Essays on literary works - 2023
George Byron or a Byronian tie
Lord George Gordon Byron
Epigraph: I would like to exchange
this world of guile and deceit for the edge, In which the chest breathes freely Between dark cliffs and ridges. I will make my way to the Peaks of Glory, but not by dishonor ... George Byron Today in the business world one cannot do without such a simple but important piece of clothing as a tie. Business people, taking part in important meetings or meetings, will certainly wear it. For some, this piece of matter has already become a part of his everyday clothes. But many people: did not think about its great history.The word "tie" means a small strip of fabric tied in a special way around the neck. The name comes from the German language, which means "neck scarf". Ties really originated from neckerchiefs, the history of which reaches back centuries.
The first mention of ties can be found in the history of ancient Egypt, where a piece of fabric of the correct geometric shape, thrown over the shoulders, served as a kind of symbol of the social status of its owner. Also, the ancient Chinese were among the first to wear a tie. This is evidenced by stone statues near the tomb of Emperor Shihuan Di - bandages on the necks of nobles and warriors, similar to modern ties. Nevertheless, these bandages were very far from modern ties both in terms of the way they were worn and in form, and were deprived of the main attribute of a modern tie - the knot.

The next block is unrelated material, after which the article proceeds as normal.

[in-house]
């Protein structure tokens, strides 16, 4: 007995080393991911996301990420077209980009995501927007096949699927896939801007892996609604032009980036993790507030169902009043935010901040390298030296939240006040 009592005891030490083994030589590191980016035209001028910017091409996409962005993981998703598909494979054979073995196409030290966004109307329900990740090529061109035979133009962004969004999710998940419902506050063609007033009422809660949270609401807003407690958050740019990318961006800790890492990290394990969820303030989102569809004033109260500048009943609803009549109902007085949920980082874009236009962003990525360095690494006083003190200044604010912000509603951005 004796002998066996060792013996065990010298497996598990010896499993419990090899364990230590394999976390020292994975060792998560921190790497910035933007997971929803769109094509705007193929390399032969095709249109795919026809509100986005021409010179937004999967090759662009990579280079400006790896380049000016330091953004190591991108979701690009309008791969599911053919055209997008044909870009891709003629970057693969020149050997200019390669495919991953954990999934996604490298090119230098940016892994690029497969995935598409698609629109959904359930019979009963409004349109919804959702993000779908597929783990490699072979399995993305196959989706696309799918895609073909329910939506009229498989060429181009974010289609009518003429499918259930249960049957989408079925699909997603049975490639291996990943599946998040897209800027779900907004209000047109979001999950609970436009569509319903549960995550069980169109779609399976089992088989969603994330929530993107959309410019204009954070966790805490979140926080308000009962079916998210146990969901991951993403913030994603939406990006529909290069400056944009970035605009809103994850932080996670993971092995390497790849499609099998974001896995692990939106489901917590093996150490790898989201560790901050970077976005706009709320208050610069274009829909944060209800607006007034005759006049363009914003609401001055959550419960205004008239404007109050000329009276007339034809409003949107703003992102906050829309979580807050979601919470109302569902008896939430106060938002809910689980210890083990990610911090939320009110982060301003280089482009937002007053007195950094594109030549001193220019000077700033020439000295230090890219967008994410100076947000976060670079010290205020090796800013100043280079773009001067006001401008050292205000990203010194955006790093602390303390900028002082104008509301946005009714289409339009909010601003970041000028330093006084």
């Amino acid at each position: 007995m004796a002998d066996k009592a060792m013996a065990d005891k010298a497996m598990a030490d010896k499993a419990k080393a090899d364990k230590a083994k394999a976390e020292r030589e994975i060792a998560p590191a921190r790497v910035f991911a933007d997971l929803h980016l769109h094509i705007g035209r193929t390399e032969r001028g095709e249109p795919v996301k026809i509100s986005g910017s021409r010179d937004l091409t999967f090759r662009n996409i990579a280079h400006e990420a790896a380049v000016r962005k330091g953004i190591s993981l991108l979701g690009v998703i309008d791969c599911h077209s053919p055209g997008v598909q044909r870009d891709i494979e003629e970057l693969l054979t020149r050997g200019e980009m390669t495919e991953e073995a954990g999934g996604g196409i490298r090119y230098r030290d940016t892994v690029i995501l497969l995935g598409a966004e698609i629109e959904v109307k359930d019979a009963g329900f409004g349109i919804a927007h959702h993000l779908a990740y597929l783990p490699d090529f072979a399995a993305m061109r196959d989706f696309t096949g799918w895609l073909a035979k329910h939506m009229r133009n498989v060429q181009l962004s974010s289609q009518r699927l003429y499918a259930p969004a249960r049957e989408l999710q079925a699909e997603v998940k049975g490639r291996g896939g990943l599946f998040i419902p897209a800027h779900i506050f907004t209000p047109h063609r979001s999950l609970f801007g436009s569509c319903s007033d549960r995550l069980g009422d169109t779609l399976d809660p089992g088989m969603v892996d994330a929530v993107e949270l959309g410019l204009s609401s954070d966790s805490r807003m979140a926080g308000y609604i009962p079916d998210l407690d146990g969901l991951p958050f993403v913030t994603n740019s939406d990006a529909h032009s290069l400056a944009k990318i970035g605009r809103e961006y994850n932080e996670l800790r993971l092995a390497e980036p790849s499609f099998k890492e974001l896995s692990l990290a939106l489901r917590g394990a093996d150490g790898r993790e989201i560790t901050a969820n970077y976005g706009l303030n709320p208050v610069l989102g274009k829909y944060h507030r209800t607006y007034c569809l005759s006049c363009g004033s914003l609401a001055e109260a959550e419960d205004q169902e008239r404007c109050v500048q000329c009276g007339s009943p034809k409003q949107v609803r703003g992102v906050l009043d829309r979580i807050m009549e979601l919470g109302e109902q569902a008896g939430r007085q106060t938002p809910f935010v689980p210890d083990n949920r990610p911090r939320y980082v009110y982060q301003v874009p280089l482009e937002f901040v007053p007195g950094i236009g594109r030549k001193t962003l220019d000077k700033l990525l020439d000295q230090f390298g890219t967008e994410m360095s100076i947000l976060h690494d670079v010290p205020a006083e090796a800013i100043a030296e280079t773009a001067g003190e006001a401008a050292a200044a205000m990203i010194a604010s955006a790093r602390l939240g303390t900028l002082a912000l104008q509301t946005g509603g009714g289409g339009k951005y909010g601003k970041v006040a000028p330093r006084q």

The appearance of neckerchiefs in ancient Rome marked the beginning of the era of ties in the modern sense of the word. Nevertheless, the year 1635 is considered to be the real victory of this symbol of men's wardrobe. After the victory over the Janissaries of the Turkish Sultan, the Croatian soldiers were invited to the French King Louis XIII, which was a reward for courage and valor revealed on the battlefield. Officers of the Croatian army then wore colorful silk neckerchiefs. The French king liked the new wardrobe detail so much that he could not resist and also tied something similar around his neck, becoming the first trendsetter for ties in France, and indeed throughout Europe. Hence one of the versions of the origin of the French word tie as a derivative of the self-name of the Croats.
It should be noted that without the further spread of the fashion for wearing ties in England, they would hardly have received the importance that they have in modern business fashion. In England, the wearing of ties was reduced to the rank of high art, and the gentleman was offered a choice of up to a hundred different ways of tying. The most serious insult for the man was a critical remark about his tie.
The mysterious poet Lord Byron, whose slender figure in a fitted velvet coat is exalted by an original hairstyle, is a typical dandy. Imagination immediately draws a picture: an elegant man, an impeccable suit, perhaps even a tuxedo, an exquisite tie, lazy polished movements, a dismissive smile. Let's continue the journey with the mental museum of fashion history. In 1827, the famous writer Honore de Balzac wrote a book called The Art of Wearing a Tie, in which he explained the aesthetic necessity of tying a tie. The Byronian tie had to be tied wide, i.e. tightened his throat. So, you are already used to the fact that in the lessons of foreign literature we are talking about famous writers, and the hero of today's lesson will be the English fashion trendsetter Lord Byron.